Momentum Shifts Back In Obama’s Favor

The last week was not one of the best periods for Obama’s campaign, but over the past day momentum has suddenly shifted back in Obama’s favor as the news has been dominated by stories which do not help Hillary Clinton.

The Washington Post did some fact checking on Clinton and gave her Four Pinocchios for her false claims about landing in Bosnia under sniper fire in 1996. Here’s a picture of her being greeted by snipers:

It appears that Clinton was greeted in the manner Dick Cheney erroneously predicted we would be greeted in Iraq, while Clinton falsely claimed she was greeted in Bosnia as Americans are actually greeted in much of Iraq.

From there it gets worse. The Washington Post also looked at her overall experience:

While Clinton’s advertisements have boasted that she is best prepared for a 3 a.m. crisis phone call, the schedules contain no evidence that Clinton was at the table during major national security decisions. They do not list her as attending National Security Council meetings or joining briefings in the Situation Room. She did not have a national security clearance. And the documents make clear that at moments of major crisis, Clinton was often busy with her own agenda.

If that isn’t bad enough, a story from The Politico which basically argues that Clinton has already lost has been widely quoted today. They report that not even Clinton’s people believe she has a meaningful chance to win:

As it happens, many people inside Clinton’s campaign live right here on Earth. One important Clinton adviser estimated to Politico privately that she has no more than a 10 percent chance of winning her race against Barack Obama, an appraisal that was echoed by other operatives.

If Clinton has any chance, it will be even harder as it now appears her campaign is in the red:

Despite a strong month of fund-raising in February in which she brought in $35 million, Senator Hillary Rodham Clinton finished the month essentially in the red, once her campaign’s outstanding debts are factored in, as well as her personal loan, according to filings submitted late last night to the Federal Election Commission.

Losing the endorsement of Bill Richardson to Obama doesn’t help Clinton either. Her campaign looks even more foolish for claiming that it doesn’t matter considering that Both Bill and Hillary called Richardson as recently as eight days ago attempting to get his endorsement.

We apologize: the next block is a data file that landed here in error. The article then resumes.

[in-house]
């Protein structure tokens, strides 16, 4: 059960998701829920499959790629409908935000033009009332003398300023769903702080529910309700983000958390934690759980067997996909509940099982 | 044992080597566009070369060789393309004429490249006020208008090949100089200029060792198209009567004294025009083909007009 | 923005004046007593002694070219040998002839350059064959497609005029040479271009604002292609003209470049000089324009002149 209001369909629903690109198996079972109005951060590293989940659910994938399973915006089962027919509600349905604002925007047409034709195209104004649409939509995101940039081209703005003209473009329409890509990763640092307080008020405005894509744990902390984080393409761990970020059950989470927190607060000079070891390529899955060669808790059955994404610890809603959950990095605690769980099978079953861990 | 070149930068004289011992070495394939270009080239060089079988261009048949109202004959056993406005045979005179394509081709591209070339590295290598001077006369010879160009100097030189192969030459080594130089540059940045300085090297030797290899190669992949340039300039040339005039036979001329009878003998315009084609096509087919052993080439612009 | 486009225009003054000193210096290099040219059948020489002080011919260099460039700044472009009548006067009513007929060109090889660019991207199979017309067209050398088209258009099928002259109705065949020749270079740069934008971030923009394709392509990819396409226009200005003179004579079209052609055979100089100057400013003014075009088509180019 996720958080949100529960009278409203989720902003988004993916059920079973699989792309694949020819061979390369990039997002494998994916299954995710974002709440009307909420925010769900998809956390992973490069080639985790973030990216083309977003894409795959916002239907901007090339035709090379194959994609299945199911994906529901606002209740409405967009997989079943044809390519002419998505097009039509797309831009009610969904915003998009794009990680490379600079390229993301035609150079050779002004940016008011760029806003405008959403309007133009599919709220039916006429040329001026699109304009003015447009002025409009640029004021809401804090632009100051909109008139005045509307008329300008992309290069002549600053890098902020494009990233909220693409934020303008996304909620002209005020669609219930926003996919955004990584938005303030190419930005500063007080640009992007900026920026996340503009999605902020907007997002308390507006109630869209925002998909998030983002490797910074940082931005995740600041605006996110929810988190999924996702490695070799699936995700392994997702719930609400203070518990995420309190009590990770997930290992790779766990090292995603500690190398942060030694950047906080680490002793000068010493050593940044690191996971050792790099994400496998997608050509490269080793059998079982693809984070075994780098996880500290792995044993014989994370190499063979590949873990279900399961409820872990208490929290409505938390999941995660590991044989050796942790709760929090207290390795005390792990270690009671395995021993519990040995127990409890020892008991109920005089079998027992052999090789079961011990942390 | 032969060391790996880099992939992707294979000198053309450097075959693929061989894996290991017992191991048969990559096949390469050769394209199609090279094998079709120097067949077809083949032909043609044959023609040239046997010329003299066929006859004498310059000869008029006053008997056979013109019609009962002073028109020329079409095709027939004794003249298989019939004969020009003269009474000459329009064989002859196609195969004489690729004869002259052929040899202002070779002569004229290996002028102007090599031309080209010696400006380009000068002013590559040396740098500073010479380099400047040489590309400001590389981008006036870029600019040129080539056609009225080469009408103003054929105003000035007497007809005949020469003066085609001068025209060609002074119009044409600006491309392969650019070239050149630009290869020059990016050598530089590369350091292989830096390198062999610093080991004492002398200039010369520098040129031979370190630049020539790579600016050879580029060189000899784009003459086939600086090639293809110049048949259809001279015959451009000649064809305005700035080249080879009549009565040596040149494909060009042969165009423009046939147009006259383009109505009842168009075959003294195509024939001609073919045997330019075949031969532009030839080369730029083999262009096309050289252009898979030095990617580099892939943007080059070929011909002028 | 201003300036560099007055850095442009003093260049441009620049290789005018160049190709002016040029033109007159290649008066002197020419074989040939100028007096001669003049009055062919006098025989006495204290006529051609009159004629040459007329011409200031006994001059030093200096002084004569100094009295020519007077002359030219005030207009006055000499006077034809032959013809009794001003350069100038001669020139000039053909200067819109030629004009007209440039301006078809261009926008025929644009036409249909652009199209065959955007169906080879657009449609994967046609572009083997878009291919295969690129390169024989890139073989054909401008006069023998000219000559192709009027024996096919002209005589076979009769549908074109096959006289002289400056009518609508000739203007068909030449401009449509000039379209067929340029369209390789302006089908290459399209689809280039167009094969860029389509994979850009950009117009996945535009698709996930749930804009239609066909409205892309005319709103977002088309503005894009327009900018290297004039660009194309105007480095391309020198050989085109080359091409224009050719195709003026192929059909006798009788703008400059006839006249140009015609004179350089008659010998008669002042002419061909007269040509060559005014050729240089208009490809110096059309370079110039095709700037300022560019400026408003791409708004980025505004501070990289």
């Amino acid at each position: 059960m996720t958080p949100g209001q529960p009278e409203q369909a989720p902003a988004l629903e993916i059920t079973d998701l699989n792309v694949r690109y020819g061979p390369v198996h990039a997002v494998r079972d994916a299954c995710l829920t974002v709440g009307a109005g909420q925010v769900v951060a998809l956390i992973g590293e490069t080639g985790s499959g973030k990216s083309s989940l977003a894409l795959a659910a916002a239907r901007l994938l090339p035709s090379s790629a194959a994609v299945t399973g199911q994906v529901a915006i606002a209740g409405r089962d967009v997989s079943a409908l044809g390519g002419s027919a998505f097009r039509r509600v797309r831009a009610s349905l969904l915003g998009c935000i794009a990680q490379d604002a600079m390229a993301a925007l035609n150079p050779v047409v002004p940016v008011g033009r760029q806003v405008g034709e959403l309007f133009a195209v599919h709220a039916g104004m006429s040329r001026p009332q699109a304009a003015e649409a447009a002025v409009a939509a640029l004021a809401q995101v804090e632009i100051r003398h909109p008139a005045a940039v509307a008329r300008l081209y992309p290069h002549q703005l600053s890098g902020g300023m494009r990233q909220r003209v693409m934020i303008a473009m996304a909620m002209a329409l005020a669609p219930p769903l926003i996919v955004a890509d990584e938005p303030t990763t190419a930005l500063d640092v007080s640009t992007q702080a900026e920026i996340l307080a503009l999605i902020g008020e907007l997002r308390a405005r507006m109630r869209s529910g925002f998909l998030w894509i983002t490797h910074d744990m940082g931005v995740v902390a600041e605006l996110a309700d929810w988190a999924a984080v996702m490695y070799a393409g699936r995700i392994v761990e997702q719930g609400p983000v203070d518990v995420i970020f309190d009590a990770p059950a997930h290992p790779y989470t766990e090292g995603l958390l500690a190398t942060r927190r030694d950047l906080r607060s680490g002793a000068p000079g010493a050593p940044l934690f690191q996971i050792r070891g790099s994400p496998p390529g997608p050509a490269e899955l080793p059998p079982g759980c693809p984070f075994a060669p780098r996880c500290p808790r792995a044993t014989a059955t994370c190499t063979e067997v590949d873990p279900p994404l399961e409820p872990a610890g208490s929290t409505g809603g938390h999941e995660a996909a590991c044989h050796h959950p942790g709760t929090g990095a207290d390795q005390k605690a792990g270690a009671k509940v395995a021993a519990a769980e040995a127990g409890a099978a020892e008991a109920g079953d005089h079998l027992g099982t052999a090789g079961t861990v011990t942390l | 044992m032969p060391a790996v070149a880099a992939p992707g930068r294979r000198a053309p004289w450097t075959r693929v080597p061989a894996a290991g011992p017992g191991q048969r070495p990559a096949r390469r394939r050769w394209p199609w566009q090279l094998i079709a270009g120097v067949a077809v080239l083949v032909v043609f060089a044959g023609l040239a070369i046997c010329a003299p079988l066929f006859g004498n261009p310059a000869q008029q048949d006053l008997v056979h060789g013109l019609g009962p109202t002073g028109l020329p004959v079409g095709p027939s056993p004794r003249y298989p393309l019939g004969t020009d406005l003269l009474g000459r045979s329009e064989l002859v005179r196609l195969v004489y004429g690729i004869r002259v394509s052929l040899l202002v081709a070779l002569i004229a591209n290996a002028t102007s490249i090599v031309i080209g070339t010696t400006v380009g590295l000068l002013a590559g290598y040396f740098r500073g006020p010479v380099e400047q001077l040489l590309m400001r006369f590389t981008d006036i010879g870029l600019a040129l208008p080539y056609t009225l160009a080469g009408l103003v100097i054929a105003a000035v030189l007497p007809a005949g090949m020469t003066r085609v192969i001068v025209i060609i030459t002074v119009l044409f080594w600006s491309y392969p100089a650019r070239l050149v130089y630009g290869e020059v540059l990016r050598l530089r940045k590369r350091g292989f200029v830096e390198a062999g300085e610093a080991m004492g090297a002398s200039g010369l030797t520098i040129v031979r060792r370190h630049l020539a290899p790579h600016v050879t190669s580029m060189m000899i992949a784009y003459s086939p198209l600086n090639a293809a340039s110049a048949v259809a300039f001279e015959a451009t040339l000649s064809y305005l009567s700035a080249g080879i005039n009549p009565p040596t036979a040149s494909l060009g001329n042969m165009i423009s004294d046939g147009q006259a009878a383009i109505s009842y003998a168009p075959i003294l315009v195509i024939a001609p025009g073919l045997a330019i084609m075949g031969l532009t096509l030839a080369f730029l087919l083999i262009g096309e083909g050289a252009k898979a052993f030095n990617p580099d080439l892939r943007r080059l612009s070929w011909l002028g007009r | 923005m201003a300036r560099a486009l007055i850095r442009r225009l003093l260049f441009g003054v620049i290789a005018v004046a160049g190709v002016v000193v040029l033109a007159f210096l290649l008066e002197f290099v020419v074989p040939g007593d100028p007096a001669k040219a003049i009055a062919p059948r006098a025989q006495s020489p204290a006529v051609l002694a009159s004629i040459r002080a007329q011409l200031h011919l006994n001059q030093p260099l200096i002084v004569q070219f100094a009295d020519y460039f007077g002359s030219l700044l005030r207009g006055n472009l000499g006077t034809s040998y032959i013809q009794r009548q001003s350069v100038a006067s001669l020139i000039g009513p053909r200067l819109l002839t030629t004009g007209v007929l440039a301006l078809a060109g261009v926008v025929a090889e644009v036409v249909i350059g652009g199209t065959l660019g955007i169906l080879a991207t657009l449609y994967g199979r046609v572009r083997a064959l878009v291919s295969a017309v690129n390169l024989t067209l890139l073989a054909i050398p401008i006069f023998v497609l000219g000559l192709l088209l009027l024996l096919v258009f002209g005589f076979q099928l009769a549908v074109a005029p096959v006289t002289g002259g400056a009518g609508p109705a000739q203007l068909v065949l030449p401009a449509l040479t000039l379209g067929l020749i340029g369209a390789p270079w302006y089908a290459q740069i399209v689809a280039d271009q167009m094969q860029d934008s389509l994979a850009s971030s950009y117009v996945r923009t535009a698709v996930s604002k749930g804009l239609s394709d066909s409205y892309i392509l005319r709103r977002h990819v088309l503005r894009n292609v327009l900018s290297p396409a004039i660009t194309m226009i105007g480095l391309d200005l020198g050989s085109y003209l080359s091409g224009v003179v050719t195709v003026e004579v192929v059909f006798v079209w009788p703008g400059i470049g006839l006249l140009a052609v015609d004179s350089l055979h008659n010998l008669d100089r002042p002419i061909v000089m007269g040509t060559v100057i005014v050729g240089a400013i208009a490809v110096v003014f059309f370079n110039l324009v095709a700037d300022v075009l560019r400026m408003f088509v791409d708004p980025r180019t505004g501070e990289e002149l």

Speaking of Bill–it looks like he is at it again:

Adding a bit of fuel to the political fire, Bill Clinton made a bizarre comment on Friday, leaving the impression that he believed Barack Obama’s patriotism would be a general election issue.

MSNBC is reporting that on the campaign trail today in Charlotte, North Carolina, the former president said a general election matchup between his wife, Sen. Clinton, and Sen. John McCain would be between “two people who love this country” without “all this other stuff that always seems to intrude itself on our politics.”

It’s difficult to determine exactly what Clinton meant by this. Howard Wolfson, a spokesman for the Clinton campaign, said the former president was not implying that Obama didn’t love America. As for “this other stuff,” that Clinton referred to? He was talking about “the politics of personal destruction,” said Wolfson. “He was lamenting that these kind of distractions ‘always seems to intrude’ on our politics.”

Not everyone had the same interpretation. MSNBC, for example, was quick to suggest that the former president was implying there were doubts about Obama’s patriotism, and that those doubts would play a role in the general election. Which seems, on its face, hardly a stretch.

With all this bad news Mark Halperin presents a list of fourteen painful things Hillary Clinton knows, or should know. Obama is also well on his way to reversing one of the more serious obstacles in recent days as a CBS News poll shows his speech on race was well received:

Sixty-nine percent of voters who have heard or read about Obama’s speech say he did a good job addressing the issue of race relations, and 63 percent of voters following the events say they agree with Obama’s views on race relations. Seventy-one percent say he did a good job explaining his relationship with Wright.

Bill Richardson Endorses Obama

Bill Richardson has endorsed Barack Obama for President, releasing the following email over night:

During the last year, I have shared with you my vision and hopes for this nation as we look to repair the damage of the last seven years. And you have shared your support, your ideas and your encouragement to my campaign. We have been through a lot together and that is why I wanted to tell you that, after careful and thoughtful deliberation, I have made a decision to endorse Barack Obama for President.

We are blessed to have two great American leaders and great Democrats running for President. My affection and admiration for Hillary Clinton and President Bill Clinton will never waver. It is time, however, for Democrats to stop fighting amongst ourselves and to prepare for the tough fight we will face against John McCain in the fall. The 1990’s were a decade of peace and prosperity because of the competent and enlightened leadership of the Clinton administration, but it is now time for a new generation of leadership to lead America forward. Barack Obama will be a historic and a great President, who can bring us the change we so desperately need by bringing us together as a nation here at home and with our allies abroad.